Tag Archives: plum village

Touching Life – Come Home to Yourself

The 53-minute dharma talk offered by Thich Nhat Hanh took place at the Lower Hamlet of Plum Village on November 3, 2005. The audio is linked below and video will be available for our donors on Patreon.

What does it mean, “I take refuge in the Buddha.” Buddha is the one who is mindful, awake, enlightened. Taking refuge is not believing in a God or deity. We all have a seed of mindfulness, understanding, and love. We can become a person who is fully awake, enlightened, just like the Buddha. Taking refuge is confirming the fact that you can be enlightened. You are a Buddha. This is not a declaration of faith, but a commitment to practice. In every breath we are taking refuge. In every mindful step we are taking refuge.

The way in is also the way out. Our spiritual life should be established in that vision – being truly ourselves. Practicing to bring a spiritual dimension into your life. Through drinking our tea, preparing our breakfast, or brushing our teeth. These are spiritual acts. Not being caught by the future or the past. This is being a Buddha.

Going home to ourselves. How is this act accomplished? Practicing in a community like Plum Village, everyone is supported by the sangha. This is taking refuge in the sangha. We have faith in the community. Helping to build this refuge for others.

Story of when the Buddha was about 80-years old and how he offered the teaching on taking refuge in the island of yourself. Here we can encounter the foundation of ourselves – the island includes the Buddha, dharma, and sangha. This is the practice of Plum Village also.

How do we respond when we are lonely, not feeling like ourselves? Our feelings of fear? Do we know how to practice going home to ourselves? Walking meditation is a method. Can we walk like a Buddha? Enjoying every step. This is a miracle.

The Buddha-nature is within you and through mindfulness, concentration, and insight it is you that is performing a miracle.

It is a practice of enjoyment.

Editor’s Note: If the play button or download link doesn’t work, please try again shortly. We are testing out a new service and there may be caps on the downloads. Thank you for the patience. 

Play

Buddhism is not a Philosophy

October 11, 2012. 118-minute dharma talk given by Thich Nhat Hanh from Lower Hamlet at Plum Village. The sangha is enjoying the Autumn Retreat and this is a Day

Teaching of suffering and the transformation of suffering. We don’t speculate on philosophical questions. We don’t only use our intellect. Buddhism is practical. How to handle a painful feeling? A strong emotion?

There is an insight on Interbeing. Non-self. Emptiness. What is true happiness? What is understanding and love? Practical application of the Four Noble Truths. When we are able to see our own suffering, we are better able to see the suffering of others.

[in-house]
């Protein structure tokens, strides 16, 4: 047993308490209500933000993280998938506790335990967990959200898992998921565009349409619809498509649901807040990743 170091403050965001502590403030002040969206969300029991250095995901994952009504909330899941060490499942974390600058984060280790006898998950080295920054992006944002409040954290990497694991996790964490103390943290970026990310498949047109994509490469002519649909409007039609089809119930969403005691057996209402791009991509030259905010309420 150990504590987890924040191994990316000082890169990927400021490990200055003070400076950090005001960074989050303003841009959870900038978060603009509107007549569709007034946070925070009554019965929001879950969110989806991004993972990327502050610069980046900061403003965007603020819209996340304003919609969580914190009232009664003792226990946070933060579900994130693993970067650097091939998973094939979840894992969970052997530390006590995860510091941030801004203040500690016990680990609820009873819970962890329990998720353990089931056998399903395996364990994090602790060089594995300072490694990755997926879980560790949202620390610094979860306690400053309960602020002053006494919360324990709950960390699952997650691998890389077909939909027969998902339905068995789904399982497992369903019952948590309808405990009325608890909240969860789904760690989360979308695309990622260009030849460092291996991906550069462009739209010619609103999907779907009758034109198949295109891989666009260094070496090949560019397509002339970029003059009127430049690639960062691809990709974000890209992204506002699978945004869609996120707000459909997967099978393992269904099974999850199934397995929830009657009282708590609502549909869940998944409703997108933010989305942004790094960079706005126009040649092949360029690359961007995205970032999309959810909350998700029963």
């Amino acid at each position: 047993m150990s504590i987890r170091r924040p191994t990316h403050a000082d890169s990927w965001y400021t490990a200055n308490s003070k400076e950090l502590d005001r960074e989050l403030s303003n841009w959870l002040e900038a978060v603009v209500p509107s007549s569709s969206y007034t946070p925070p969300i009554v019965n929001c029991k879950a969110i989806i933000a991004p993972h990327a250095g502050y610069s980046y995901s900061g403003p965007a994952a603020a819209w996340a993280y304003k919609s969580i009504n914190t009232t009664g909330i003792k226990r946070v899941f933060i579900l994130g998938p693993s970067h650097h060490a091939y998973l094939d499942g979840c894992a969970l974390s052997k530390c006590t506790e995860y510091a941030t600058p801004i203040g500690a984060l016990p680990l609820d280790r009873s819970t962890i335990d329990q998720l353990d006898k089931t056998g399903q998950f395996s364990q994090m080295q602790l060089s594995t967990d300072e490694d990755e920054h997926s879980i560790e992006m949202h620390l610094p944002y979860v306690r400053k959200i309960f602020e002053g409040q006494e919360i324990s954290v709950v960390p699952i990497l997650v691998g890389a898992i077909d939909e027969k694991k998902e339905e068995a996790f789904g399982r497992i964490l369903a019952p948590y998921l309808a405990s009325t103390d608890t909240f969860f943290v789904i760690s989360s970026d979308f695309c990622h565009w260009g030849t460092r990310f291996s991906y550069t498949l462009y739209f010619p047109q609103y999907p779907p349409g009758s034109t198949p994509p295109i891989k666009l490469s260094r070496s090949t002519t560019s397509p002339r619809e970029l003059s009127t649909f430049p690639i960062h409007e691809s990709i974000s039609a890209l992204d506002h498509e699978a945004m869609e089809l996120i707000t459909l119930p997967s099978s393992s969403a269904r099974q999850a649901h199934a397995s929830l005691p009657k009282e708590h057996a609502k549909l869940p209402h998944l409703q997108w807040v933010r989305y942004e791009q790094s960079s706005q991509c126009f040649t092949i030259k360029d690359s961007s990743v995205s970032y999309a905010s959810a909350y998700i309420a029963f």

Thay shares a few more stories from the time of the Vietnam war in terms of hope and despair. Generating joy and happiness through the exercises on mindful breathing.

Download

Play
Play

Discussing a Strategy of Consumption

May 27, 2011. 86-minute dharma talk given in English, with consecutive translation into Dutch, with Thich Nhat Hanh. This is the third Dharma talk offered by Thay in the Dutch Retreat at the European Institute of Applied Buddhism in Waldbröl, Germany.

The Five Mindfulness Trainings can be seen as applied ethics. It is also a holy path. The profane and the sacred are of an organic nature. With Mindfulness and concentration, anything can become holy. Practicing the Five Mindfulness Trainings, we become a holy person.

The first concentration is impermanence. The first nine exercises in the Sutra of Mindful Breathing help us with the remaining concentrations. To touch the good and wholesome seeds. Selective watering. We then hear teaching regarding the remaining exercises.

Thay speaks about Right Mindfulness as part of the Noble Eightfold Path. “Mindfulness helps us to get in touch with the Kingdom of God, the Pure Land of the Buddha, which is present in the here and the now.” “In the old times, nirvana was a word that was used by people in the countryside. When they made a fire to cook their rice or their chapati, then they would leave the fire overnight so that by morning it was completely extinguished. They could put their fingers up to the fire and they would not be burned. So nirvana is a word to describe a state of cooling down, no more suffering. We can safely describe nirvana as the extinction of all notions, and of all the suffering that arises due to these notions.”

The talk was given in English and Dutch at the same time and is available below for listening or download. You may also view the video.

Play
Play